Collaborative Power of Five

The BIO5 Institute harnesses the collaborative power of our five core disciplines—agriculture, engineering, medicine, pharmacy, and science—and pairs them with cutting-edge technology to enable novel solutions to health and environmental challenges affecting humanity. Hundreds of researchers from colleges and departments across the University of Arizona work together to advance the pace of scientific discovery and develop and commercialize new devices, diagnostics, and treatments.

A person holding a plant in a lab


Understanding the biological processes in plants can inform human studies and vice versa. For example, scientific discoveries related to plant genetics can result in a greater understanding of the genetic basis of human disease, as well as more nutritious foods, heartier crops, and new plant-based pharmaceuticals.



Bioengineers aim to create faster, targeted, and less invasive diagnostic technology and treatment delivery methods. These scientists have expertise in both engineering and biological processes, and are working to identify who is susceptible to a particular disease at the earliest possible age, diagnosing it at the earliest possible stage, and delivering targeted treatments that do not affect surrounding cells and tissues.

A person pipetting

Basic Science

Scientific inquiry is fundamental to understanding basic and complex biological processes. Different points of view are needed to understand these processes as the basis for all life. For example, the basic structure of most cells is the same in humans, animals, and plants, and the molecular machinery within the cell has many processes that are similar to those within increasingly complex organisms. The convergence of disciplines within the life sciences is a natural outcome of this foundational focus.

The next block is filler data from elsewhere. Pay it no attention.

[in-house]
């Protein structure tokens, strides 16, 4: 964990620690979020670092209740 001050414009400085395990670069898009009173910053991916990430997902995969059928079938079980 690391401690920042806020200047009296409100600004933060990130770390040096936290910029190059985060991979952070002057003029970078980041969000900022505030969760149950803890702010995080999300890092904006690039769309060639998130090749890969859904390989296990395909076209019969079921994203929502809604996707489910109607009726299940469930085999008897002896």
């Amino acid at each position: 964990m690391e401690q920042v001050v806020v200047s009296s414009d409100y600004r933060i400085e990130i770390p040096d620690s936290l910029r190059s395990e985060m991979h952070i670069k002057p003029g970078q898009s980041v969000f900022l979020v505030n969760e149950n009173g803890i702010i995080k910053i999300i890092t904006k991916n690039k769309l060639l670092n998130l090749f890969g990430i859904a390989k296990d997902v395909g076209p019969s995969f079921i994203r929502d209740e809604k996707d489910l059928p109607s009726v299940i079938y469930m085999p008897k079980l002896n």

A person holding a beaker


New drug interventions are needed to biologically alter disease processes within individuals in increasingly individualized and targeted ways. New drugs are developed in a variety of old and new ways--some derived from natural products and others synthesized in the laboratory by chemists. Translational researchers must work with clinicians and regulatory agencies to ensure the safety and efficacy of new drugs.